What Remains: The Nova Scotia Industrial Project

What Remains: The Nova Scotia Industrial Project

The legacy of the Industrial Age is frequently met with mixed feelings. On the one hand, industrialization gave us the standard of living we enjoy today; easing our labours to the point that it changed the nature of our work and leisure worlds.

On the other hand, industrialization is also the source of significant damage to our environment, creating patterns of consumption that we cannot safely sustain.

As we move towards the challenges that lay ahead, away from a time when our economy and society were almost exclusively shaped by industrial development, we have to ask ourselves:

How can we learn from the past to better prepare for our future?

This question is at the heart of What Remains: The Nova Scotia Industrial Project, a collaborative exhibit created by photographer Eliot Wright, jeweler and metalsmith Liz van Allen, and the Museum of Industry.


An exploration of industrial archaeology through art and artifacts, What Remains documents and interprets remnants of our industrial age – the structures, raw materials, and landscapes of manufacturing that still survive today.

Featuring photographs of industrial sites, jewelry crafted from materials found at those sites, and associated artifacts from the Museum’s collection, the exhibit navigates our complicated relationship with our industrial history using both traditional and non-traditional forms of interpretation.

Smokestack Broach

Forge (Ostrich Feather, Sterling Silver, Copper, Steel, Found Brick), Liz van Allen


What Remains first began taking form when Wright and van Allen approached museum staff with the concept. Instantly drawn to the project’s unique take on themes such as industry, progress, decline, and decay, the Museum of Industry readily agreed to the endeavour and a partnership was born.

Throughout 2013, the artists toured Nova Scotia’s industrial heartland, visiting numerous operational and abandoned sites to photograph the landscape, collect remnants and gather inspiration. The result of their expedition is an intimate close-up of several important industries, including mineral extraction and refinement, steel production, and textiles.

It is interesting to note that some of the chosen sites have changed dramatically in the year since they were photographed. This demonstration of just how rapidly evidence of our industrial past is disappearing makes What Remains all the more poignant.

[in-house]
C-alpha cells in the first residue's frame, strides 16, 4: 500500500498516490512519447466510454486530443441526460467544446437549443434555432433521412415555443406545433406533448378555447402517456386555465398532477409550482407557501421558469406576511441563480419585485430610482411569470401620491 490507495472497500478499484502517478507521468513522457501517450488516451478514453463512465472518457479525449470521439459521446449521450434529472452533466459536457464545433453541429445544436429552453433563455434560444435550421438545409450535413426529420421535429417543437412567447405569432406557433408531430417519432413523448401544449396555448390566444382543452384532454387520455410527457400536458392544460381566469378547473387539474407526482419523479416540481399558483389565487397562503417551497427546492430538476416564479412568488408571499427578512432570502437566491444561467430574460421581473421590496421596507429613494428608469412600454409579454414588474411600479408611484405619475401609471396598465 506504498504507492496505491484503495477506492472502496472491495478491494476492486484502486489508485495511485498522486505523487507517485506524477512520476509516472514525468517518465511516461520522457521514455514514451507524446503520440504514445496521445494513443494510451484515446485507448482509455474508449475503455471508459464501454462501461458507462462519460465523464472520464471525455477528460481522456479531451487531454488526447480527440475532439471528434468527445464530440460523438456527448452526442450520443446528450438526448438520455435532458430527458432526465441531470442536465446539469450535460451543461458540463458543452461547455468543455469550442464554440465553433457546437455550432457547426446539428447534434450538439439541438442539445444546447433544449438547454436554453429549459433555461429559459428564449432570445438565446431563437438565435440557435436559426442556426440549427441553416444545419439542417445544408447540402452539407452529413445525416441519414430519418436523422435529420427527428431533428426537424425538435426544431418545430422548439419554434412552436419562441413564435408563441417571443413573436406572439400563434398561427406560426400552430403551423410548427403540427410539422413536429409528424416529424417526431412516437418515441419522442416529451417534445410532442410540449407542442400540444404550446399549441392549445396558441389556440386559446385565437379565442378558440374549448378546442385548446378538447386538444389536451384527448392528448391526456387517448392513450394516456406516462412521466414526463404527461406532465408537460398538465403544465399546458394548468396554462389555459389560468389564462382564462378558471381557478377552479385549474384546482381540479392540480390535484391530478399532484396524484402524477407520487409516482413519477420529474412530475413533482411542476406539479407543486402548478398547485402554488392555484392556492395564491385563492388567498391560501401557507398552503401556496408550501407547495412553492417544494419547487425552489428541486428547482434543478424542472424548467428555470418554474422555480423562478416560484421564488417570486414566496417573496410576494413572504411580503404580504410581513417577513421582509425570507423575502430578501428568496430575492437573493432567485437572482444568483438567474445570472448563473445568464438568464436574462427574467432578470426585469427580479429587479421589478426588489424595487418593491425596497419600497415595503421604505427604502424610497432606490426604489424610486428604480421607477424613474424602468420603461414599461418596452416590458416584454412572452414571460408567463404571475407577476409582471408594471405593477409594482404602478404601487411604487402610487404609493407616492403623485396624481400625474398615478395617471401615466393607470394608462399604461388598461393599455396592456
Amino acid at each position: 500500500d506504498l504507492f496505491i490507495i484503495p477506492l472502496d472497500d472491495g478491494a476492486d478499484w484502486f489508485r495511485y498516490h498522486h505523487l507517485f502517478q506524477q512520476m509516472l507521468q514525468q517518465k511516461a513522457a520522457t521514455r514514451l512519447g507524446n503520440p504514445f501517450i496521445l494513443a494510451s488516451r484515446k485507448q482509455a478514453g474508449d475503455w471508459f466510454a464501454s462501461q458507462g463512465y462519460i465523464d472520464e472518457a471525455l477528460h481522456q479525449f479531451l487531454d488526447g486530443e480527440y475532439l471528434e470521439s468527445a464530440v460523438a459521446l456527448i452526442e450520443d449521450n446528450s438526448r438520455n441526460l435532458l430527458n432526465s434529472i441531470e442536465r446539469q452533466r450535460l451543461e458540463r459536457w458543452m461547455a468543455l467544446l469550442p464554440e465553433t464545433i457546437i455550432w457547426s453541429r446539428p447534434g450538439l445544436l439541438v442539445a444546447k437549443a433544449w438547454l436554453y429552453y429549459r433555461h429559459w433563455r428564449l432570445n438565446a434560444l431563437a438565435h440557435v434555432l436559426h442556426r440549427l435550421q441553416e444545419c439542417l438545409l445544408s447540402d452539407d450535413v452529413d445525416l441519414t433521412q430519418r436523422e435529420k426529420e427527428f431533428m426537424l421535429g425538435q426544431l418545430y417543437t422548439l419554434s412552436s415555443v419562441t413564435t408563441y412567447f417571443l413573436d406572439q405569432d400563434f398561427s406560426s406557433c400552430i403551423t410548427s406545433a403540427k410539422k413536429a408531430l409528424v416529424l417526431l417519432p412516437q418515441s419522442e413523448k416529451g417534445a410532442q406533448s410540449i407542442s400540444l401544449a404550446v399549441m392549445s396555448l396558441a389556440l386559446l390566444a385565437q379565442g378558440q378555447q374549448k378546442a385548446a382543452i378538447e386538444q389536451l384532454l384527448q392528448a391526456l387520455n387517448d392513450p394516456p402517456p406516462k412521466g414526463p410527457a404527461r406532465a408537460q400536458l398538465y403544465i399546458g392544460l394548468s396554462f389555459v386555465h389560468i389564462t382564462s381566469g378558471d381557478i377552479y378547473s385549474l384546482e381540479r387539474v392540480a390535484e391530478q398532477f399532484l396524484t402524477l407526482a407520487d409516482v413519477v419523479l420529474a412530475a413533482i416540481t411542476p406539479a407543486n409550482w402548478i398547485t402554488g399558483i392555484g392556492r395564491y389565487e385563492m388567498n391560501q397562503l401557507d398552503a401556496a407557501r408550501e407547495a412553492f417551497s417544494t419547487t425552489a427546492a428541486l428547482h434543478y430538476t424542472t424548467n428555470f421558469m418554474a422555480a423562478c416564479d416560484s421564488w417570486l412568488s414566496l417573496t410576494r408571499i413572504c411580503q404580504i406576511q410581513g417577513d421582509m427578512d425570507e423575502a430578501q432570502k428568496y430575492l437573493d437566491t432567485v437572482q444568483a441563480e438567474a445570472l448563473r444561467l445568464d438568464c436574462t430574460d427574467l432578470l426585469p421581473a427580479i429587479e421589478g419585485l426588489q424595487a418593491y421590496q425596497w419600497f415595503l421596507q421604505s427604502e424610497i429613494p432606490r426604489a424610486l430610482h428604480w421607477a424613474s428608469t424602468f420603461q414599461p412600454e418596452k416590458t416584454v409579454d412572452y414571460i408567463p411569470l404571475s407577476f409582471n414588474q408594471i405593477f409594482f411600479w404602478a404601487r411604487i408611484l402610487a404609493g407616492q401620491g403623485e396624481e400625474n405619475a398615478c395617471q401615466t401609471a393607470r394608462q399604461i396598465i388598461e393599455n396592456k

Adding further to the exhibit’s significance is the working relationship that developed between the artists and the Museum. Typically, there is a divide between the forms of creative expression that we consider “culture”, and the preservation and interpretation of artifacts by museums, which is often categorized as “heritage”. 

In reality, our culture – how we express ourselves and who we are as a people – is inextricably tied to our heritage – the story of our shared experiences and the history that has shaped both who we are as a people, and the world we see around us.

PatternFoundry Pattern, Sydney Steel, Museum of Industry, I91.124.26


By combining the Museum’s objectives to preserve, document and interpret with the exhibition of creative works by members of Nova Scotia’s artistic community, What Remains helps audiences understand where we have come from, and serves as a springboard for discussions about the world around us.

What Remains is presented as part of the Museum of Industry’s Community Conversations program, which recognizes the extraordinary potential for interaction between specific exhibits or programs and audiences. The exhibit achieves this by providing an opportunity for the visitor to explore industrial curiosities of our Nova Scotia landscape and to contemplate their value to us now and in the future.

Eliot Wright and Liz van Allen would like to acknowledge Arts Nova Scotia for providing tremendous support in the development and presentation of this exhibition.


As we move towards the challenges that lay ahead, we have to ask ourselves: How can we learn from the past to better prepare for our future?